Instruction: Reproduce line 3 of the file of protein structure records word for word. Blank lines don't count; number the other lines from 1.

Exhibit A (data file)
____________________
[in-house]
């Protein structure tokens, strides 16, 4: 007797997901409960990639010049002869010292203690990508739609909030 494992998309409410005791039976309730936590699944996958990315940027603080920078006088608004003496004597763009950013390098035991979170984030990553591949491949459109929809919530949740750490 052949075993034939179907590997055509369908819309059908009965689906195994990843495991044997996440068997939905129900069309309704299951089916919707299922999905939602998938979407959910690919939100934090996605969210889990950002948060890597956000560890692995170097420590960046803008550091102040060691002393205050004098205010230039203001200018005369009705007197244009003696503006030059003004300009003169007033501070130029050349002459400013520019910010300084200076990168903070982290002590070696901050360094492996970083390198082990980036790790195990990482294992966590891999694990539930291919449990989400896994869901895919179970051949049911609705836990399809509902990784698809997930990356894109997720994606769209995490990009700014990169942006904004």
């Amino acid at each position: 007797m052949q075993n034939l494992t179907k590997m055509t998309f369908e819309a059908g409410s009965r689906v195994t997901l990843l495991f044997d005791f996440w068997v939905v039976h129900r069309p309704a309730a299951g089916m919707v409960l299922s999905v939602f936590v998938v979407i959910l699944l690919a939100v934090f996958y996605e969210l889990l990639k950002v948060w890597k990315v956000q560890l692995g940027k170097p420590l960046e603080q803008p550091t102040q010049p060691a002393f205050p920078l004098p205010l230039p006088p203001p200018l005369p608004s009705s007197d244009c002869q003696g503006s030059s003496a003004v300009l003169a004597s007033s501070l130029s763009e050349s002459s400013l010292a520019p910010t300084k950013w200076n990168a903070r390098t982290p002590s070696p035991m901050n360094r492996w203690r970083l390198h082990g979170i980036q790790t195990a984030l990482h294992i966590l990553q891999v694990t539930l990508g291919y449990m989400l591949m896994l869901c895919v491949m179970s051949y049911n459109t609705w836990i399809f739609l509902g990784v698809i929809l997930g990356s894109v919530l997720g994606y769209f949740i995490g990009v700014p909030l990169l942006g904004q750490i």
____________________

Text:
């Amino acid at each position: 007797m052949q075993n034939l494992t179907k590997m055509t998309f369908e819309a059908g409410s009965r689906v195994t997901l990843l495991f044997d005791f996440w068997v939905v039976h129900r069309p309704a309730a299951g089916m919707v409960l299922s999905v939602f936590v998938v979407i959910l699944l690919a939100v934090f996958y996605e969210l889990l990639k950002v948060w890597k990315v956000q560890l692995g940027k170097p420590l960046e603080q803008p550091t102040q010049p060691a002393f205050p920078l004098p205010l230039p006088p203001p200018l005369p608004s009705s007197d244009c002869q003696g503006s030059s003496a003004v300009l003169a004597s007033s501070l130029s763009e050349s002459s400013l010292a520019p910010t300084k950013w200076n990168a903070r390098t982290p002590s070696p035991m901050n360094r492996w203690r970083l390198h082990g979170i980036q790790t195990a984030l990482h294992i966590l990553q891999v694990t539930l990508g291919y449990m989400l591949m896994l869901c895919v491949m179970s051949y049911n459109t609705w836990i399809f739609l509902g990784v698809i929809l997930g990356s894109v919530l997720g994606y769209f949740i995490g990009v700014p909030l990169l942006g904004q750490i």